Apparently I’ve started a tradition. Clarklewis began my Dining Month Portland reports last year. I hadn’t realized it, but I hadn’t been in since. As with Tabla, it tends to be a place I think about when I think about pasta and I don’t think about pasta very often. But I could do a lot worse than returning to Clarklewis which has been a sold restaurant through multiple owners and multiple chefs.
Dining Month Portland is back — now in its second year, a reincarnation of the 25 for $25 from a decade ago. Many of Portland’s best restaurants (and a few, frankly, that I wouldn’t even consider going to for free) offer three course meals for only $25. Last year, I went to five different spots during the first five days and I’ve decided to do that again this year, starting with Tabla.
I’ve always enjoyed Tabla. It’s one of Portland’s best values. I’d probably go more if I ate pasta more, but being on a perpetual low-carb diet — or at least telling myself I am until a delicious dessert gets plopped down in front of me (or until blackberry season) — usually precludes a visit. But I wanted to get back. Since Ten-01, its sister-restaurant closed, there’ve been some changes in staffing.
One of the first true fine dining meals my wife and I had after moving to Portland over a decade ago was at Paley’s Place. I still remember little touches like that they offered an amuse bouche, that they folded my wife’s napkin for her when she got up from the table, and that someone held the door for us as we left. The food was good, too. We’ve kept it on our rotation of special occasion restaurants ever since.
When trying to decide on an appropriate finish to my five-day Dining Month indulgence, Paley’s begged to be chosen. Other than a couple visits to the bar for burgers and small bites, it’d been years since my wife or I had been — basically since Kenny & Zuke’s opened — an egregious oversight. To have an opportunity to return and eat a meal for only $25 seemed too good to pass up.
When Ten-01 opened, it was broadly savaged. I never went under its original chef, but the most charitable reviewers seemed to think it was trying too hard, too clever by half. Then Jack Yoss took over the kitchen, comments rapidly improved, and less than a year later Ten-01 was named restaurant of the year on Portland Food & Drink. After making the restaurant one of Portland’s top tier dining destinations, Yoss left to travel the world. Benjamin Parks was brought in to mixed reviews. It’s always difficult performing under a shadow of success. The expectations are too high. Personally, I had an excellent meal under Parks and was disappointed to see him go.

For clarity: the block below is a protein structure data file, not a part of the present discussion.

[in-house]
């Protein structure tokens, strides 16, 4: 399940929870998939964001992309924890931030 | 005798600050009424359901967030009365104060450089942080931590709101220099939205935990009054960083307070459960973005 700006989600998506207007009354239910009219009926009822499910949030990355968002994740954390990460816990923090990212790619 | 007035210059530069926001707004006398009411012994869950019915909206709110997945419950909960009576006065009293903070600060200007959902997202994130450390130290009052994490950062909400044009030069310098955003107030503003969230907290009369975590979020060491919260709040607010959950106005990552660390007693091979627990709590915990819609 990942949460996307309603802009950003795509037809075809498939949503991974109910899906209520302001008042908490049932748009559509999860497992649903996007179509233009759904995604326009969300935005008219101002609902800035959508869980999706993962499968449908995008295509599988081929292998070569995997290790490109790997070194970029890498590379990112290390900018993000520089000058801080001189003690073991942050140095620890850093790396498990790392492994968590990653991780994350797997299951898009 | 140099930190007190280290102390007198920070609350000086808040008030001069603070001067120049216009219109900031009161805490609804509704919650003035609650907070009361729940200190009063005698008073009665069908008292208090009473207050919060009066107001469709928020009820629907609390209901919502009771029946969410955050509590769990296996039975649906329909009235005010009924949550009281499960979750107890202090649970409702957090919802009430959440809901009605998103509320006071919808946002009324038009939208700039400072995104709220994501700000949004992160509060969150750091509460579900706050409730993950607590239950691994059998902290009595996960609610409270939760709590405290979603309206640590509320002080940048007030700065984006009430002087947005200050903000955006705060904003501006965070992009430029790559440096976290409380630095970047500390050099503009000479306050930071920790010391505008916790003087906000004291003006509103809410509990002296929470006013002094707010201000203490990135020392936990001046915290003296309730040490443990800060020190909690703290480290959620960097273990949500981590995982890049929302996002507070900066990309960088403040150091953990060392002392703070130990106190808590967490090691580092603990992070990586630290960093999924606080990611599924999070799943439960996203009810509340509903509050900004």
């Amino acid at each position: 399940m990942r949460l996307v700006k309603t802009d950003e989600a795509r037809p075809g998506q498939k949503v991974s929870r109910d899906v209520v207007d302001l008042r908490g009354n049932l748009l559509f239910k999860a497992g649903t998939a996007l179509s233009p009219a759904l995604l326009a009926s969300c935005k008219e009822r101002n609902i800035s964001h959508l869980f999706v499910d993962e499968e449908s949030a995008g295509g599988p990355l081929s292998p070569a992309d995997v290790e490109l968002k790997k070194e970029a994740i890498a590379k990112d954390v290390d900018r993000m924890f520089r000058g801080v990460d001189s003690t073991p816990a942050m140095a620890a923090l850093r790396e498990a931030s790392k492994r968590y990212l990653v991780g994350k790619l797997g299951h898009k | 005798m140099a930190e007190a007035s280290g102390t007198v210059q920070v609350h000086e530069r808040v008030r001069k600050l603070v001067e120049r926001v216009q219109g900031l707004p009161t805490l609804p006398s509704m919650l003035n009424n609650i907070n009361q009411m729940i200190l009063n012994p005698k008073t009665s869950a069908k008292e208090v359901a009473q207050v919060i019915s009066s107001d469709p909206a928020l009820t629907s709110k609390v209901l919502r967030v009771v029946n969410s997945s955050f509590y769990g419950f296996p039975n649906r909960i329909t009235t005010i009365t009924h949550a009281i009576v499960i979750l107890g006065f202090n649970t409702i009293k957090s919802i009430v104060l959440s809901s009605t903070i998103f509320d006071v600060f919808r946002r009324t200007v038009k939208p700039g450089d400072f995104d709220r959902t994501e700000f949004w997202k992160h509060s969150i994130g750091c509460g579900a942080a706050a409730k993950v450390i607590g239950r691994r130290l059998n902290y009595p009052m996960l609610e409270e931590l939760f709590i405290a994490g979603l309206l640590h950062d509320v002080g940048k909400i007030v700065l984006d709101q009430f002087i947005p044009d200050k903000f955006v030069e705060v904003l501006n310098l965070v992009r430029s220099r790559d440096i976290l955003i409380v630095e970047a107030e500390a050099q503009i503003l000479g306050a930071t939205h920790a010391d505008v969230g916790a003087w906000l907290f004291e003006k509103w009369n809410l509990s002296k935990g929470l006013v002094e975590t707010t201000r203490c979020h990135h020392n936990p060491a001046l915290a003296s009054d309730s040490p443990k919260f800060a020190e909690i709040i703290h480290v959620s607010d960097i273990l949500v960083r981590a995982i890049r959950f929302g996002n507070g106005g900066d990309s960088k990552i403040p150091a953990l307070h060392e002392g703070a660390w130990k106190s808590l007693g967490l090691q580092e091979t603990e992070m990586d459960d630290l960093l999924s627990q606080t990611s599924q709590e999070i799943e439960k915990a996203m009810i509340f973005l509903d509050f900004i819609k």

I’d only been in for a burger and some charcuterie under their current chef, Michael Hanaghan, so when I saw Ten-01 was part of Dining Month Portland, I put it at the top of my list. It ended up being one of the best fine dining meals I’ve had in months.
I was excited to see that Lincoln was on the Dining Month Portland list. Lincoln is part of the concentration of quality restaurants and retail spots around North Williams and Failing. It’s really one of the best barely-more-than-a-block stretches of food in Portland, headlined by Pix, Eat Oyster Bar, Tasty n Sons, Ristretto Roasters, and, of course, Lincoln.
Lincoln is the fanciest of the bunch, though entrees average around only $20, and the room has a modest elegance; a guy could be at home in anything from a polo and dress shorts to jacket and tie. Besides being the fanciest, it’s also the most local and seasonal restaurant in North Portland. It’s a sign of chef-owner Jenn Louis’s pedigree with over a decade of experience in Portland’s kitchens, including locavore luminaries like Wildwood.
If I’ve had any complaint in the past, it’s been that the food has a tendency to be rather restrained, one layer of flavor short of perfection. But that’s part of their philosophy: the ingredients in their natural goodness. And execution has always been good, so I was more than happy to get an excuse to return.